But from a country that went to war against Iraq as revenge for an attack by Saudi Arabia with not one iota of Iraqi involvement, what can you expect?

    Ignorance, stupidity and violence make an unattractive combination. There are many good Americans, but there are far too many who are ignorant, stupid and violent and also very opinionated, as their small brains are obsessed with how God tells them that behaving like morons is the way it should be.

    And yes Jim C, you are ignorant, stupid and violent. All three. You’re a shit, please don’t leave the USA.

  7. Jim C @ 7:

    most of the readers will automatically dismiss my views due to their own prejudices.

    followed by:

    Everyone seems to support anarchy, then let them have anarchy.

    Irony impairment. U haz it.

  8. It is obvious to me that the “rent-a-cops” employed by UC Davis do not have the training nor the orders from someone in law enforcement who knows what they are doing. The “Chancellor” has taken her title too seriously……she should resign for allowing this to happen.

  9. Protests outside the US: freedom fighters, dawn of liberty, military action…

    Protest in the US: anarchy, communist threat, pepper spray and police brutality…

  10. “Congress shall make no law respecting an establishment of religion, or prohibiting the free exercise thereof; or abridging the freedom of speech, or of the press; or the right of the people peaceably to assemble, and to petition the Government for a redress of grievances.”

  11. Sherri,

    Being able to “peaceably assemble” does not mean that you get to demonstrate anywhere you want at any time you want. That is why anti-abortion protesters are not allowed within a certain distance of a clinic, to physically harass patients (such as barring their way in), or to otherwise disrupt the normal business of that clinic.

    The whole point of a protest like the various Occupy events is to be disruptive of ordinary business. That brings more attention to their movement that what they would achieve by standing in designated places at designated times. The price of that extra attention is that they have to be prepared to be arrested for violating whatever laws are in place that govern access to those areas.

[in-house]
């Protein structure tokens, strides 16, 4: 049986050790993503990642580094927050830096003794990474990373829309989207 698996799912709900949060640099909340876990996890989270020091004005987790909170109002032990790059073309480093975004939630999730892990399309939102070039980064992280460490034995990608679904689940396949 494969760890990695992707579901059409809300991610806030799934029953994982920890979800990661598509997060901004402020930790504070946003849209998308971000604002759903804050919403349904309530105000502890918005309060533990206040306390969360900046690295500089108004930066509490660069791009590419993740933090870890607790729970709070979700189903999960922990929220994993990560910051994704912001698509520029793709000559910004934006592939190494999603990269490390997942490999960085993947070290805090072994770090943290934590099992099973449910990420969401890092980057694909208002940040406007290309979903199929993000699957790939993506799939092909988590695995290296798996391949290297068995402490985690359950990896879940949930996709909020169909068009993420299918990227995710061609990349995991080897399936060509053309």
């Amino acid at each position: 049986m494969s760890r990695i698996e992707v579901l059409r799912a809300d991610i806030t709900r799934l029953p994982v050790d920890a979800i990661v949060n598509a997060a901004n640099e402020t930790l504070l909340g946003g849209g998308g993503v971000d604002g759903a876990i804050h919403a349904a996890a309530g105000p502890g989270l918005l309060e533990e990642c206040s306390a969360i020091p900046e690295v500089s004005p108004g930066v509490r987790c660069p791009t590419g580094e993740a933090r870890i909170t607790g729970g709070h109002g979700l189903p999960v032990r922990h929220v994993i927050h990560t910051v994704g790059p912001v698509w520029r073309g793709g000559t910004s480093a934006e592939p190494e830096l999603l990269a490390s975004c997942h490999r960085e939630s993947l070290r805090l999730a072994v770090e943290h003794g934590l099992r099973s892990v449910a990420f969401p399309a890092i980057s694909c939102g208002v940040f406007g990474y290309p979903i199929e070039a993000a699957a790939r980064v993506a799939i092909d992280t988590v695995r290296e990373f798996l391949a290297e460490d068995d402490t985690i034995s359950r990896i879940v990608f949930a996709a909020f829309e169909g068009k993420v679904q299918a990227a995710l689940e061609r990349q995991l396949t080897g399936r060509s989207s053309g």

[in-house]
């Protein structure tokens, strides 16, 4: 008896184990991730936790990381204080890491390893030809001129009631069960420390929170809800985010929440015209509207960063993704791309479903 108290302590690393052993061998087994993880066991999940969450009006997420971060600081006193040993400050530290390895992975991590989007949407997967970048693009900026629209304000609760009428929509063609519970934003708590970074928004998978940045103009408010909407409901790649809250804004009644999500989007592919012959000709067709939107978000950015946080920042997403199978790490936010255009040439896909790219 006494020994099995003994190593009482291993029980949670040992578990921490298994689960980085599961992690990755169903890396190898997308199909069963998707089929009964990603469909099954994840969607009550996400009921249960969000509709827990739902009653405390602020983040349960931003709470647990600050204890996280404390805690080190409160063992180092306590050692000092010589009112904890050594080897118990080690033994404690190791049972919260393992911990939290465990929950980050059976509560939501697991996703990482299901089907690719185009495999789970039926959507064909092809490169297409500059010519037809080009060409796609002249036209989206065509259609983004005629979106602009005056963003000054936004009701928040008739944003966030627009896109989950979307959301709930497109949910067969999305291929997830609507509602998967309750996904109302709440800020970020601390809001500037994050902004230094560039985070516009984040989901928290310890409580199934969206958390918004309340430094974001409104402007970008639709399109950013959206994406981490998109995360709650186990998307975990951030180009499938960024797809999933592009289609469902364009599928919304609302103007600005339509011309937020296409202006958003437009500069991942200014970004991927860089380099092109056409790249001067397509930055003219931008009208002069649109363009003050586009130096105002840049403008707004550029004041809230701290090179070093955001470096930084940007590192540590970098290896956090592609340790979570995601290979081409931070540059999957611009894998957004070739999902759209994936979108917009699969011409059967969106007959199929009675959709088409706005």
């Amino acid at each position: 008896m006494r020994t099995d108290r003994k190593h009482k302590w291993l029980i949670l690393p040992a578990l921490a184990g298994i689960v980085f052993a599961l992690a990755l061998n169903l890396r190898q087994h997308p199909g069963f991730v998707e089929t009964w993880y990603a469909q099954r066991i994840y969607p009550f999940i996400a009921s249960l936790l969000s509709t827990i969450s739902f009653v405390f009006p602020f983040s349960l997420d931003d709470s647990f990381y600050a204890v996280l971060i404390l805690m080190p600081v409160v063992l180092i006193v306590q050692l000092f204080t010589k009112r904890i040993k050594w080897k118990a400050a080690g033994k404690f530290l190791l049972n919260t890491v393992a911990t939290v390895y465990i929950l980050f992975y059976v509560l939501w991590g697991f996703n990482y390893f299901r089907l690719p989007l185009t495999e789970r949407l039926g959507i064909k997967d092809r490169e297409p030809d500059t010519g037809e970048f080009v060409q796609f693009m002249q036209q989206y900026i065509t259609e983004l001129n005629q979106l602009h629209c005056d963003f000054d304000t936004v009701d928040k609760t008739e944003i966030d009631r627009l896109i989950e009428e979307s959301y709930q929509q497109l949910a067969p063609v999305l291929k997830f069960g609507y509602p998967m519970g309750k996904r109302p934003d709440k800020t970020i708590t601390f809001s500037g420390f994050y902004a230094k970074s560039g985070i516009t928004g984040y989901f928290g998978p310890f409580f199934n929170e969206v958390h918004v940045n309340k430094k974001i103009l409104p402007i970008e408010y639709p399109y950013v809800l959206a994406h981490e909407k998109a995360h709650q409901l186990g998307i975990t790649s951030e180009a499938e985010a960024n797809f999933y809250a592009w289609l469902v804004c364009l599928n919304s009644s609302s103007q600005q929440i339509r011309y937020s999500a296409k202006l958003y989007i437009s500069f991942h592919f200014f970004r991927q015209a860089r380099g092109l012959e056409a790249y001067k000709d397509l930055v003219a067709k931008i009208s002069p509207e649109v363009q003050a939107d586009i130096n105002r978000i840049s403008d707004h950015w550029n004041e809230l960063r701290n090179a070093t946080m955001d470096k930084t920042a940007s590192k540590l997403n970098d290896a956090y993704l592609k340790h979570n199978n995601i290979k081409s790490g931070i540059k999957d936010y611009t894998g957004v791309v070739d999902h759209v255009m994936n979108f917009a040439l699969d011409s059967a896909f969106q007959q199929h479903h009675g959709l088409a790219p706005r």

Using pepper spray does seem excessive when talking about arresting people that aren’t otherwise being violent. But then again, it looked like some had their arms locked, and we don’t see what other attempts to get them to disperse were used prior to the pepper spray. Simply picking them up and handcuffing them might not have been a viable option either.

  12. What does being able to “peaceably assemble” mean? Is protesting meaningful if it isn’t somewhat disruptive? The students were occupying their own quad, not disrupting the city of Davis, businesses, banks, etc. The “sanitation” argument on tents is pretty weak; students camp out on campuses for football tickets all over America.

  13. Jim C writes: As a post script I have far more compassion for the crackheads, drunks, and mentally ill, then I do for “occupiers”.

    Quelle surprise.

  14. Sherri,

    Freedom of Assembly has been held to be subject to “reasonable” “time, place, and manner” restrictions. Those restrictions must be content-neutral and still permit the free expression of ideas, but shutting down a port or highway as some of the Occupy events have done or tried to do would not be protected by the 1st Amendment. If the Davis demonstration wasn’t at a time, place, and manner that had a history of being reasonably restricted, then it probably would be protected. It’s hard to say with the information in the articles I’ve read. If it really was in an area where students frequently gather for a variety of activities, then you’d be correct to bring up the Freedom of Assembly for this case. Then there wouldn’t seem to be any reasonableness to a decision to remove the protesters.

    “Is protesting meaningful if it isn’t somewhat disruptive?”

    I think the key is in the “somewhat”. While people have a right to free expression, other people also have a right to go about their business. Put another way, one person’s Freedom of Speech doesn’t mean that anyone (other than the government itself, via the Right of Petition) can be forced to listen.

  15. Simply picking them up and handcuffing them might not have been a viable option either

    Yeah–the lazy crooked cop might have scuffed his manicure.

  16. Yeah–the lazy crooked cop might have scuffed his manicure.

    No, the point is that trying to wrestle someone that is resisting into handcuffs can be dangerous to both the officer and the person being arrested. Watching the video, you see some of the protesters resisting by curling up into a ball, holding their arms in tight. It isn’t inconceivable for the officer to end up breaking the protester’s arm trying to pry it loose to put him in cuffs.

Comments are closed.